It shouldn't have worked. The source material is charming, but flimsy; the scriptwriters put in a Hammer of Symmetrical Foreshadowing early on that should have made me turn it off in disgust. But Suchet is incandescent; the rest of the cast (Eileen Atkins and Barbara Hershey among them) are none too shabby either, but they would fall flat if they had a lesser incarnation of Poirot to face off against.

Disclaimer: I haven't read Orient Express lately; I cannot and am not commenting on the precise fidelity of the adaptation of the novel. But when I finished the Hardy Boys and Nancy Drew in 3rd or 4th grade, I went straight into Poirot; he was childhood and adolescence for me; and it's with that certainty that I say that this was an entirely true vehicle for his character.

Tuesday, December 28, 2010

I will get back to the Midnight Folk.


Tonight, though, I watched the season finale (well,the final two episodes) of Tower Prep on the Cartoon Network. I was kvetching about the show a couple of weeks ago. It started strong (The Prisoner, but set in a prep school), and then the four main characters seemed to turn into lazily written flat characters: the jock, the clown, the pretty girl, the slightly less pretty girl -- and they got lazy, and the two girls seemed to be only interested in boys. BOOOOOOOOORRRING.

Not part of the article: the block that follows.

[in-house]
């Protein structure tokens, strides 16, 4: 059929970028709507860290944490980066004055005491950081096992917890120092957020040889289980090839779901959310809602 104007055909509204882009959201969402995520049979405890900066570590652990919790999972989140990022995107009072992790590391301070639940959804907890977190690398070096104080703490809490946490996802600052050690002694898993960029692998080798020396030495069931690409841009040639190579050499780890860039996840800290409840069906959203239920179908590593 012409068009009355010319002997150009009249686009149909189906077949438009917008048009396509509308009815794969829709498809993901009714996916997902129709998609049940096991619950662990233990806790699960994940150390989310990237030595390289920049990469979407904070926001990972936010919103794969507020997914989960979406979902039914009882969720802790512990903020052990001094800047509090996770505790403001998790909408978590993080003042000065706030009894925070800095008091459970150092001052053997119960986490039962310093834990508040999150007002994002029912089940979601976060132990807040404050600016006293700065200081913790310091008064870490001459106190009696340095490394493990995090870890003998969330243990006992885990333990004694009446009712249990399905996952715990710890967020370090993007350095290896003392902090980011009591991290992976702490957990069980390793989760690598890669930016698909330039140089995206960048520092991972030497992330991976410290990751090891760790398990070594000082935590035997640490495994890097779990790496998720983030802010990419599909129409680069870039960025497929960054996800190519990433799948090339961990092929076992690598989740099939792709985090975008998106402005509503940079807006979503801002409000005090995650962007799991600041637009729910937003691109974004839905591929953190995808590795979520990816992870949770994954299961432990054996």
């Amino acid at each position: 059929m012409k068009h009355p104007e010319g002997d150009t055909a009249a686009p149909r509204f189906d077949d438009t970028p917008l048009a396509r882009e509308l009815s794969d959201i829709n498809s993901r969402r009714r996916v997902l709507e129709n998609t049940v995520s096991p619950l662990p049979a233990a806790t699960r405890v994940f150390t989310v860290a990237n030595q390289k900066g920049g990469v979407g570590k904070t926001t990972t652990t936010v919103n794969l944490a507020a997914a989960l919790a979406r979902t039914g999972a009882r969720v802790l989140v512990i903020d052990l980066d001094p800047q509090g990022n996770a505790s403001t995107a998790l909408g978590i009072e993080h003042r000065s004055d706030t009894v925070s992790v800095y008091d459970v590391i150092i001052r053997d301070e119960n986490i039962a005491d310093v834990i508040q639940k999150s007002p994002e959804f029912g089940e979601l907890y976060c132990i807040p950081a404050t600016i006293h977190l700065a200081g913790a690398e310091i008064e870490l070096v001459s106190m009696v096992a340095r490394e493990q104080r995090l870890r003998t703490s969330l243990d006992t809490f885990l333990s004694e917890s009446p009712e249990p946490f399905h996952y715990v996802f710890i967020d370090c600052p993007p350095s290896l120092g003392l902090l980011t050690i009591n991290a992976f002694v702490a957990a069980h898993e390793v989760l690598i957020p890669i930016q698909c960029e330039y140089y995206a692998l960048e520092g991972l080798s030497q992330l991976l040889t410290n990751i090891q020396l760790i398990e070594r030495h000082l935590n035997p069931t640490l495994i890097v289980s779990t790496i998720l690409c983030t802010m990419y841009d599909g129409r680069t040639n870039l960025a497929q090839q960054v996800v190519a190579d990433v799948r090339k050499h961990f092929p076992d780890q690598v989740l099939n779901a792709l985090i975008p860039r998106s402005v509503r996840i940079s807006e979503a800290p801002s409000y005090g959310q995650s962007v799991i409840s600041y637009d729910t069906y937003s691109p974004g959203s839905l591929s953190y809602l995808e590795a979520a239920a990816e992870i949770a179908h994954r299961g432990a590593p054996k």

But I did keep watching. Last week's episodes were much better, in that we started to learn more interesting things about the backstory of the school, and the relationships between the characters started to become more complicated.

This week's episodes were wonderful. They worked really well, because the plot lines, honestly, were simple, and so the complexities between the characters themselves became what moved the story forward. In previous episodes, there's been a tendency to do the opposite -- to have an intricate story that really leaves no room for anything more than four flat archetypes. We saw, for the first time, major tension between the Fab Four, and it had little to do with who really likes who (and thus it escaped falling into the realm of cliche).

If you have a tween, or teen who likes adventure shows, I think s/he might enjoy this. You both might get a little annoyed at the mid-season, but maybe you won't -- or maybe only you will. And the last five episodes pick right up and fly.